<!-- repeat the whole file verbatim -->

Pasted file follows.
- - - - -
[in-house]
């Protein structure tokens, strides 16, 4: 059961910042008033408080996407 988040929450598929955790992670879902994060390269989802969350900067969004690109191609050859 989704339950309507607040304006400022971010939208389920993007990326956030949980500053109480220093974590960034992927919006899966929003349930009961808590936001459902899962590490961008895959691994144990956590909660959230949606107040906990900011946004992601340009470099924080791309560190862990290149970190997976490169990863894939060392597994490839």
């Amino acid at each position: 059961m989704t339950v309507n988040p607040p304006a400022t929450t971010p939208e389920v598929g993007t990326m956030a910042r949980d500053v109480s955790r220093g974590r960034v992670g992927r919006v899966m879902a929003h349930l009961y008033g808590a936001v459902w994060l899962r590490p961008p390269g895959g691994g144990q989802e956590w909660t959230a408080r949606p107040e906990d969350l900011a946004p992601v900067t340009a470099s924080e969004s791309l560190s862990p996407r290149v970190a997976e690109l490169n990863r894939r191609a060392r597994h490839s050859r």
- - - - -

[in-house]
């Protein structure tokens, strides 16, 4: 059961910042008033408080996407 988040929450598929955790992670879902994060390269989802969350900067969004690109191609050859 989704339950309507607040304006400022971010939208389920993007990326956030949980500053109480220093974590960034992927919006899966929003349930009961808590936001459902899962590490961008895959691994144990956590909660959230949606107040906990900011946004992601340009470099924080791309560190862990290149970190997976490169990863894939060392597994490839």
């Amino acid at each position: 059961m989704t339950v309507n988040p607040p304006a400022t929450t971010p939208e389920v598929g993007t990326m956030a910042r949980d500053v109480s955790r220093g974590r960034v992670g992927r919006v899966m879902a929003h349930l009961y008033g808590a936001v459902w994060l899962r590490p961008p390269g895959g691994g144990q989802e956590w909660t959230a408080r949606p107040e906990d969350l900011a946004p992601v900067t340009a470099s924080e969004s791309l560190s862990p996407r290149v970190a997976e690109l490169n990863r894939r191609a060392r597994h490839s050859r």